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 Table of Contents  
Year : 2019  |  Volume : 8  |  Issue : 4  |  Page : 186-187

Self-Assessment Quiz

1Department of Respiratory Medicine, AJ Institute of Medical Sciences, Mangalore, India

Date of Web Publication6-Jan-2020

Correspondence Address:
Dr. Vishnu Sharma Moleyar
1Department of Respiratory Medicine, AJ Institute of Medical Sciences, Mangalore
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Source of Support: None, Conflict of Interest: None

DOI: 10.4103/JCPC.JCPC_26_19

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How to cite this article:
Moleyar VS. Self-Assessment Quiz. J Clin Prev Cardiol 2019;8:186-7

How to cite this URL:
Moleyar VS. Self-Assessment Quiz. J Clin Prev Cardiol [serial online] 2019 [cited 2022 Nov 28];8:186-7. Available from: https://www.jcpconline.org/text.asp?2019/8/4/186/275163

Question 1: What is the most likely diagnosis from the figures? [Figure 1], [Figure 2], [Figure 3]
Figure 1: Chest X-ray posteroanterior view showing permanent cardiac pacemaker and mitral annular calcification

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Figure 2: Chest X-ray lateral view showing permanent cardiac pacemaker and mitral annular calcification

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Figure 3: Echocardiography image showing mitral annular calcification

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Answer: Chest X-ray shows permanent pacemaker with mitral annular calcification (MAC). Echocardiography image confirms MAC.

Mitral valve lies below the imaginary line passing from the right cardiophrenic angle to the inferior aspect of the left hilum in chest X-ray.[1] MAC is a degenerative process and is associated with cardiovascular diseases. MAC is associated with conduction defects, including atrioventricular block, bundle branch block, and intraventricular conduction delay. This is more so in patients with severe MAC.[2] MAC is also associated with symptomatic bradyarrhythmias which may require pacemaker implantation.[3] Bradyarrhythmia is due to infiltration of calcium into the conduction system.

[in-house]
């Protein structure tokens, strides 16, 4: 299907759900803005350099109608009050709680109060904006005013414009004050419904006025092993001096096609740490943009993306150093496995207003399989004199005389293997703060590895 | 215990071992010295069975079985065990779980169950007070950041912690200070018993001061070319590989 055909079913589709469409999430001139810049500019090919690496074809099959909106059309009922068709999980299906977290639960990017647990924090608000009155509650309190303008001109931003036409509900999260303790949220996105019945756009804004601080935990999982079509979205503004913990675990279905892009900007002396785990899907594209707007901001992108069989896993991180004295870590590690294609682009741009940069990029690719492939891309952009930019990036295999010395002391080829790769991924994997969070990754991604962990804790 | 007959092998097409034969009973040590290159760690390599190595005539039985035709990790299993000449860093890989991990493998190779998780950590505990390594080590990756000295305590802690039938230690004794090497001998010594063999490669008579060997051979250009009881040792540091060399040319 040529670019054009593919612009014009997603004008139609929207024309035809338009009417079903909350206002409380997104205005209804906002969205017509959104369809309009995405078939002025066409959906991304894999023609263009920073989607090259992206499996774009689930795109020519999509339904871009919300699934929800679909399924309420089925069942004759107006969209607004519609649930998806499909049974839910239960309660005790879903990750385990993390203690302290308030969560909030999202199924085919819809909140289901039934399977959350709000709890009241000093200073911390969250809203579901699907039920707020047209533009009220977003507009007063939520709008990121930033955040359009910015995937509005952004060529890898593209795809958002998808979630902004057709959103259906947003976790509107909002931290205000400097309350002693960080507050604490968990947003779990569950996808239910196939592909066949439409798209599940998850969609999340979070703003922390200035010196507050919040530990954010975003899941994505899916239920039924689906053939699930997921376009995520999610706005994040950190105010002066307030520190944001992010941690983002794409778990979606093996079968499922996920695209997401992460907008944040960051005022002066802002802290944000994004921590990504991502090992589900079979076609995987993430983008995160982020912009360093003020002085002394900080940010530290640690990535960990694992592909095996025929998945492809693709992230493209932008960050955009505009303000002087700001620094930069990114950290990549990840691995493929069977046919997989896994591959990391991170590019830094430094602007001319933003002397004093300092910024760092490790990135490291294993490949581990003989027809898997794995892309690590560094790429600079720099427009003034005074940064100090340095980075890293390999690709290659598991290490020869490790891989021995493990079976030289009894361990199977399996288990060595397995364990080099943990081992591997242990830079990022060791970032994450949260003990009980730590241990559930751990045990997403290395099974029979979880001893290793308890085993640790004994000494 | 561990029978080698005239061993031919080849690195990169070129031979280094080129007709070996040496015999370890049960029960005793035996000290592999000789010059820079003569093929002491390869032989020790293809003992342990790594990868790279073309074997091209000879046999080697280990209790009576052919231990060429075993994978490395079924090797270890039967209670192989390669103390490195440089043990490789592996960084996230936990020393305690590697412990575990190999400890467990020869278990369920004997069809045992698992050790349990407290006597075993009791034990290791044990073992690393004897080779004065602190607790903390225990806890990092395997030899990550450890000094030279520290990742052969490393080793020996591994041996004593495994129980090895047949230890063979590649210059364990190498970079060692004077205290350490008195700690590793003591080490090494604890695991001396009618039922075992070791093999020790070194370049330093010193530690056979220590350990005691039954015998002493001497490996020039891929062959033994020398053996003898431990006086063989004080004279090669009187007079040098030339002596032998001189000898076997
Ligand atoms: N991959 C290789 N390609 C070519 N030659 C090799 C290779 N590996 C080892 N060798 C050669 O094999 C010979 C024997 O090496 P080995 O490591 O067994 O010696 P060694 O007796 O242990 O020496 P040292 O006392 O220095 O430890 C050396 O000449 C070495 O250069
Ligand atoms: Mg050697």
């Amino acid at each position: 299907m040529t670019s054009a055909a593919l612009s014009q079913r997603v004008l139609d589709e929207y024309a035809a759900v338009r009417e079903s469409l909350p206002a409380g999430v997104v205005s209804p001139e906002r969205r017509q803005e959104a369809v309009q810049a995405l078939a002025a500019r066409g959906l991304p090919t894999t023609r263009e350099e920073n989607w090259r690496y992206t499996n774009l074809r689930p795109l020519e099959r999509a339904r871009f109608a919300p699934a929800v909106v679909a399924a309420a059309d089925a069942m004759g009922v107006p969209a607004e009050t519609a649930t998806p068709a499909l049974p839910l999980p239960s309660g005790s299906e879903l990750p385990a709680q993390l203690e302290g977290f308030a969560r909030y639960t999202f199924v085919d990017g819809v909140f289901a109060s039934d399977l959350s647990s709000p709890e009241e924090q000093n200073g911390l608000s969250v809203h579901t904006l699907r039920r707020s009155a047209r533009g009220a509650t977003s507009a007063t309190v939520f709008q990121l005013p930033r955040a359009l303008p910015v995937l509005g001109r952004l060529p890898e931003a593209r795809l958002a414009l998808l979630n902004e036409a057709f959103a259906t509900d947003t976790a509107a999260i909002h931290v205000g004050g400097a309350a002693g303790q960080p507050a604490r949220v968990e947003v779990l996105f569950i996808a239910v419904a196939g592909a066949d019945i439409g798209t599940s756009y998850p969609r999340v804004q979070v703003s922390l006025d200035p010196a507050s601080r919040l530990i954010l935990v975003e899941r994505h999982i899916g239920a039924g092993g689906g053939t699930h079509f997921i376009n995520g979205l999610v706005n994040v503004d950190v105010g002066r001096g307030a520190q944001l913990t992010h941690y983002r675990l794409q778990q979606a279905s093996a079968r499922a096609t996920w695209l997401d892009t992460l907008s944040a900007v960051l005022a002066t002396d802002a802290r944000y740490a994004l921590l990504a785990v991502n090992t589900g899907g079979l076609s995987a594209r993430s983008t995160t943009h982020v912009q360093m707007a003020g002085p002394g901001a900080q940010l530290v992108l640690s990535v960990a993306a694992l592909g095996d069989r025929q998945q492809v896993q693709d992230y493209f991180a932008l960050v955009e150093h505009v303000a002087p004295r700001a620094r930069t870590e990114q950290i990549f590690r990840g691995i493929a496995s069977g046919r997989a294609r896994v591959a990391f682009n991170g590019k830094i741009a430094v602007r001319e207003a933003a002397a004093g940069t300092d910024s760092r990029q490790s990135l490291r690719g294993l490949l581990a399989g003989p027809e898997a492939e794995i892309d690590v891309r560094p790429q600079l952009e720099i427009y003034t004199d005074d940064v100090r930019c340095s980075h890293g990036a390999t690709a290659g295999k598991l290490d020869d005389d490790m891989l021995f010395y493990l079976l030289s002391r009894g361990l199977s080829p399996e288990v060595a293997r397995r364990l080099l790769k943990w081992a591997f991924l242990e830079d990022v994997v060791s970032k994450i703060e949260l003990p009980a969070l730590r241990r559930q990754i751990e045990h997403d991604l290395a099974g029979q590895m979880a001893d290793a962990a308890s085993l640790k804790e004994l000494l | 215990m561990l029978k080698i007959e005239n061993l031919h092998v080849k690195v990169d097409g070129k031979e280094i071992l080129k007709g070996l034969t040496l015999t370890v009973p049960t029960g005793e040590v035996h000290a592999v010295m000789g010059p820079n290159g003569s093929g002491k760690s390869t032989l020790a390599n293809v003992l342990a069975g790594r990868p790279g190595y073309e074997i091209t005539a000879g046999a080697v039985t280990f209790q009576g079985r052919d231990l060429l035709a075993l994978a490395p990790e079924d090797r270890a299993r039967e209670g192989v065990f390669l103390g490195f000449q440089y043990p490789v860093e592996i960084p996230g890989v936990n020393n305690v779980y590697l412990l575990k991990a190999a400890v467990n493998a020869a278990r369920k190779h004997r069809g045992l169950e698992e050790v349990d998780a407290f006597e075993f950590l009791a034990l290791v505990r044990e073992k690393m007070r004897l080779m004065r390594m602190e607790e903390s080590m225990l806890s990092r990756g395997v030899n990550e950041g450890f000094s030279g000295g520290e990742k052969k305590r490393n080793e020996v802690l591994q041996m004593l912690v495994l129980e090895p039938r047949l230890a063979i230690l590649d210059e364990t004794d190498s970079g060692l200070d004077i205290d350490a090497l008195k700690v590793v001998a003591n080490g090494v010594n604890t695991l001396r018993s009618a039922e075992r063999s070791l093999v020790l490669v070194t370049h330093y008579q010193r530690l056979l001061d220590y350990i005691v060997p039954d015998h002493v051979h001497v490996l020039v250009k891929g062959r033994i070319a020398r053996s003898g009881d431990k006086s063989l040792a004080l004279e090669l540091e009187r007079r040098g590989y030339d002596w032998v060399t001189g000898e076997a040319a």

Question 2: Which of the following is NOT a risk factor for development of MAC?

  1. Chronic renal failure
  2. Hypercholesterolemia
  3. Chronic liver disease
  4. Systemic hypertension
  5. Turbulent blood flow.

Answer: C. Chronic liver disease does not increase the risk of development of MAC.

MAC is accelerated by advanced age, turbulent blood flow across mitral valve (as in systemic hypertension, aortic stenosis, hypertrophic cardiomyopathy), hypercholesterolemia, diabetes mellitus, chronic renal failure with secondary hyperparathyroidism, conditions that increase annular stress (e.g. mitral valve prolapse), and genetic abnormalities of the fibrous skeleton[4] (Marfan's and Hurler syndromes). Any patient diagnosed to have MAC should be evaluated for the presence of above predisposing conditions.

Question 3: Which of the following complication is NOT a complication of MAC?

  1. Myocardial infarction
  2. Mitral regurgitation
  3. Mitral stenosis
  4. Arrhythmias
  5. Infective endocarditis.

Answer: A. Myocardial infarction, stroke, and atherosclerosis are associated with MAC but probably not directly caused by it.[5] All the other can occur as a complication of MAC. MAC is an inflammatory process which serves as a nidus for infective endocarditis.

Question 4: Which of the following is NOT a differential diagnosis for MAC?